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The Jaxson: Why Jacksonville Fared Better Than Non-Consolidated Florida Cities

View of Acosta and Fuller Warren bridges from a downtown skyscraper.
Jessica Palombo
The view looking south from the top of the Bank of America Tower in downtown Jacksonville in 2012.

Jacksonville next month commemorates the 50th anniversary of its consolidated government.

Combining the city with Duval County was a way to deal with a host of problems it was having in the late 1960s.

As Bill Delaney tells WJCT News Director Jessica Palombo, other Florida cities took different approaches to the same problems, and they have fared worse in the long run.

Back the late 1960s, after people had left urban cores in droves to head for the suburbs, cities faced a shrinking tax base and struggled to keep up services like waste collection and sidewalk repairs. Many, like Tampa and Orlando, tackled the issue by annexing high-growth areas nearby. But Jacksonville took a novel approach: combining with Duval County in a system that functions like the federal or state government, with an independent executive branch, a mayor who has veto power over the legislative branch, the City Council. Together, the representative branches of consolidated government make decisions for the entire county. 

Fast forward to today, Delaney said, and you can see the benefit for Jacksonville.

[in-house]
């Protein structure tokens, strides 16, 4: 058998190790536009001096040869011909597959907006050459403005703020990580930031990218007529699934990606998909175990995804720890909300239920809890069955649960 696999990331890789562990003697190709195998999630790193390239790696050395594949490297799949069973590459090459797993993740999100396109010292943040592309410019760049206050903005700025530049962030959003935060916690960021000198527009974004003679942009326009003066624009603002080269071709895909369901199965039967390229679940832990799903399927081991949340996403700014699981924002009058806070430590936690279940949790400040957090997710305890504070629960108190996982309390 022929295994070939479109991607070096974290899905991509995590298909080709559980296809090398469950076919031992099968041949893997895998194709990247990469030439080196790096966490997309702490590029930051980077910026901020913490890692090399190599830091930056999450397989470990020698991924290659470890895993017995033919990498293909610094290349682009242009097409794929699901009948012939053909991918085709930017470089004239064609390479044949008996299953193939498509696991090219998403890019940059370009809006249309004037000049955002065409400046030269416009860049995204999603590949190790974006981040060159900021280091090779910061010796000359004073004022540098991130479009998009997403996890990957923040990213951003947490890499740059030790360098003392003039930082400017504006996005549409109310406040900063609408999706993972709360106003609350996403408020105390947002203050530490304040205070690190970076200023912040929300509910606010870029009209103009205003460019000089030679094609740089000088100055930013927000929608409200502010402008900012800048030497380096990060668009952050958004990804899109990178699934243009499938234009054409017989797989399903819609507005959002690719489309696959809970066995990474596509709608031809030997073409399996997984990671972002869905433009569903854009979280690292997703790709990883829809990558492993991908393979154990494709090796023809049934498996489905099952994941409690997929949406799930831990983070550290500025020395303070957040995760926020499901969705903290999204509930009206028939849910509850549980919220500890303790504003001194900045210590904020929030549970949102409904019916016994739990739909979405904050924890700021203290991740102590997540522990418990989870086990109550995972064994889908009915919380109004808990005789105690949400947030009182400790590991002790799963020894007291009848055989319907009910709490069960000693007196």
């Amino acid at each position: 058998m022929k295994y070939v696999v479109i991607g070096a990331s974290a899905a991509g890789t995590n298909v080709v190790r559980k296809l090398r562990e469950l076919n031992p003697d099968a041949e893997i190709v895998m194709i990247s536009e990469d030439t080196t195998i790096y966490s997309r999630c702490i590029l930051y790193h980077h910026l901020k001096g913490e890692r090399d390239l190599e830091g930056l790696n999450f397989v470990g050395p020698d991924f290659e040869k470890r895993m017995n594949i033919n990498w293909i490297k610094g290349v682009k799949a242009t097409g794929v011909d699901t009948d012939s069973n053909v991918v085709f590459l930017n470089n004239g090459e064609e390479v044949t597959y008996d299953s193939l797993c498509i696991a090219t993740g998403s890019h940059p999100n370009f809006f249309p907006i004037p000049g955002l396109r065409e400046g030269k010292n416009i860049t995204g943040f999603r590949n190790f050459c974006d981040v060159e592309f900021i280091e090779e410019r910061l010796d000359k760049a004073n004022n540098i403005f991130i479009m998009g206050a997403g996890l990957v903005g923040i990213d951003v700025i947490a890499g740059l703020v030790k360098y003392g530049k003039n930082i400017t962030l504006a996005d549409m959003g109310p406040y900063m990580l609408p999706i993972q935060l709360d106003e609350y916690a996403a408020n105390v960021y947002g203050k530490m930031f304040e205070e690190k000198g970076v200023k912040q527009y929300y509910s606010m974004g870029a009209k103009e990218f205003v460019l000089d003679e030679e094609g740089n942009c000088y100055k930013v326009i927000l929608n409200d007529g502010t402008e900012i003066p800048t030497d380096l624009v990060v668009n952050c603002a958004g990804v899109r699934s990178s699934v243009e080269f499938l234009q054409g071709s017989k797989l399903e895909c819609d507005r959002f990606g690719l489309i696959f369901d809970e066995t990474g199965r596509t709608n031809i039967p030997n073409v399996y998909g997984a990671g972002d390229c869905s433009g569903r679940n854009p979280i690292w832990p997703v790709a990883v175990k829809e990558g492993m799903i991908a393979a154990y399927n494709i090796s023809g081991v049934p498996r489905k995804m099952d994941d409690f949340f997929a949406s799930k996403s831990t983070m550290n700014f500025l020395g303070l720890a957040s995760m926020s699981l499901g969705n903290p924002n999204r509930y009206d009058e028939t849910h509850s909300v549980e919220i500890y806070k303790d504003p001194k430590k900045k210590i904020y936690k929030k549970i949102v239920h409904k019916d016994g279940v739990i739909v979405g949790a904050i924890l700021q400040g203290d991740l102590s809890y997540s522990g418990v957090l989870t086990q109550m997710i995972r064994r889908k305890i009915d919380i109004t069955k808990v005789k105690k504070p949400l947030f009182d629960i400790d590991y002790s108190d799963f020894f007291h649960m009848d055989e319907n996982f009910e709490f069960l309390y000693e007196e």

"The efficiency in the government is much better," he said, with no duplication of services. And, "the taxes have decreased in the urban core. They would have had to be much higher to come even close to meeting the same budget." 

He also pushed back against critics of consolidation who say it's responsible for a failing downtown. Just look at other consolidated cities like Nashville and Philadelphia, which have thriving urban cores, he said. 

And he said it's not fair to blame consolidation for a lack of emphasis on certain parts of town. In non-consolidated Orlando, for example, the city just left areas inside the city limits as unincorporated parts of Orange County so it wouldn't have to deal with them, Delaney said. 

"So county services have to drive through Orlando to get to them," he said. "It's definitely not a more fair, more equitable way of handling things." 

To hear more from Delaney, son of former Jacksonville Mayor John Delaney, on the topic of consolidation, catch him on a panel discussion Oct. 2 at the Jacksonville Public Library's Makerspace. More on the event, "Bold New City" is at the library's Facebook page